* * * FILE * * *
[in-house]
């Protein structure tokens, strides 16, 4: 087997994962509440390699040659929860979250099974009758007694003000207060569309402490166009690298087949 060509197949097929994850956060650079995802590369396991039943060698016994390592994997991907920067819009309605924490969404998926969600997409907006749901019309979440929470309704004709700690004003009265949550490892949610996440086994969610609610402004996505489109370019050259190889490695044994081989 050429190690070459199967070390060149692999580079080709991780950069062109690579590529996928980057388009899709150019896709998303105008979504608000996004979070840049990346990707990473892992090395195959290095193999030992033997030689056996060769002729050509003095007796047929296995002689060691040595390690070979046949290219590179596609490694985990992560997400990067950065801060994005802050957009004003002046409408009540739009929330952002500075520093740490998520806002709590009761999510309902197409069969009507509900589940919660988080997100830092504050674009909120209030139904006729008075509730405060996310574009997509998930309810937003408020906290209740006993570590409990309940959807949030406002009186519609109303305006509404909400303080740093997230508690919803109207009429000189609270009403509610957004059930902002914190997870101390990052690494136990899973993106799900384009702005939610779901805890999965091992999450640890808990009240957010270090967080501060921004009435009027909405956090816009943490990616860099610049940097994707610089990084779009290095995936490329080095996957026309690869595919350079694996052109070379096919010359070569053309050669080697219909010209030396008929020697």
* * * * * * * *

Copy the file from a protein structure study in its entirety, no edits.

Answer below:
[in-house]
């Protein structure tokens, strides 16, 4: 087997994962509440390699040659929860979250099974009758007694003000207060569309402490166009690298087949 060509197949097929994850956060650079995802590369396991039943060698016994390592994997991907920067819009309605924490969404998926969600997409907006749901019309979440929470309704004709700690004003009265949550490892949610996440086994969610609610402004996505489109370019050259190889490695044994081989 050429190690070459199967070390060149692999580079080709991780950069062109690579590529996928980057388009899709150019896709998303105008979504608000996004979070840049990346990707990473892992090395195959290095193999030992033997030689056996060769002729050509003095007796047929296995002689060691040595390690070979046949290219590179596609490694985990992560997400990067950065801060994005802050957009004003002046409408009540739009929330952002500075520093740490998520806002709590009761999510309902197409069969009507509900589940919660988080997100830092504050674009909120209030139904006729008075509730405060996310574009997509998930309810937003408020906290209740006993570590409990309940959807949030406002009186519609109303305006509404909400303080740093997230508690919803109207009429000189609270009403509610957004059930902002914190997870101390990052690494136990899973993106799900384009702005939610779901805890999965091992999450640890808990009240957010270090967080501060921004009435009027909405956090816009943490990616860099610049940097994707610089990084779009290095995936490329080095996957026309690869595919350079694996052109070379096919010359070569053309050669080697219909010209030396008929020697």